On the second row of stairs is the Equestrian Monument of Victor Emmanuel II, the focus of the whole deal:
You couldn't tell from there, but this statue is huge, over 12 meters tall.
You can get an idea of its actual size from the pictures of the time:

It's kinda shocking to think that the tummy of the horse can host a whole banquet, isn't it XD ?
It's the work of Enrico Chiaradia, and it was completed on 1910.

The bronze statue is resting on the basement of the Noble Cities:
As the name suggests, the "Noble Cities" are those related to nobiliar governments. As they are holding the statue of the first King of Italy, the tribute to monarchy had to be expected.
In the picture you can spot Mantova (ruled by the Gonzagas) and Amalfi.
Contrary to the statues of the Regions, the Cities were scuplted by the same artist, Eugenio Maccagni.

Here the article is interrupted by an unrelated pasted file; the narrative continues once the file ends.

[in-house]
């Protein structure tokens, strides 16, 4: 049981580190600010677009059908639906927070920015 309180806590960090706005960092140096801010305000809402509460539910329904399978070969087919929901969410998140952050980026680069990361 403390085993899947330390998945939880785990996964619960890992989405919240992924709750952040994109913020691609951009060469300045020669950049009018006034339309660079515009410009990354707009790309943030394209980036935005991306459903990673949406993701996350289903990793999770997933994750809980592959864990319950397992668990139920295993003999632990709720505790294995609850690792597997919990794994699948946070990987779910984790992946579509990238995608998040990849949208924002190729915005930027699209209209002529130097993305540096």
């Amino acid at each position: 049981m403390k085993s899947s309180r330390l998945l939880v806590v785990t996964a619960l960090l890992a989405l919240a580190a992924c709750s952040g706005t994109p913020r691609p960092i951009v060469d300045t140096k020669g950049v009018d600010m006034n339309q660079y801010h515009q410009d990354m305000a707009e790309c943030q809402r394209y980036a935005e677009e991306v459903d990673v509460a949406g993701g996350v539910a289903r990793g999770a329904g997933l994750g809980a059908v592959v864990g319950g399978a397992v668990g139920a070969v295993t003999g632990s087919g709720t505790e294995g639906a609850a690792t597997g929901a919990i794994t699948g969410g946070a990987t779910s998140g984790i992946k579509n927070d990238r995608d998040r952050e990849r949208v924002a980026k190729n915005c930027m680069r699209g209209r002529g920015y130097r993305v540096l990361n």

All the bronze winged critters decorating the monument are Victories.
These first ones are waiting for you at the beginning of the stairs: these winged Victories by Edoardo Rubino are resting their feet on a rostro, a reference to the Roman Forum, resting right behind the Vittoriano.
Another four, originally sculpted in gold, are placed at the top of the Thriumphal Columns facing the two propilei. They are the work of Nicola Cantalamessa Papotti, Adolfo Apolloni, Mario Rutelli and Arnaldo Zocchi and were completed in 1911. They are holding, respectively: a palm and a snake, a sword, and the other two of are holding a crown of laurel.
In the end, on top of each propileo, is a quadriga, mounted by a Victory: here, though, the quadrighe don't represent Triumph, but, respectively, the "Unity of the Homeland" and the "Freedom of Citizens":

At this point, we better enter to talk more about the "unknown soldier" mentioned earlier.
The place is the location of various museums and exhibitions.
Besides those, you can spot original "sketches" and studies for the statues that we saw outside.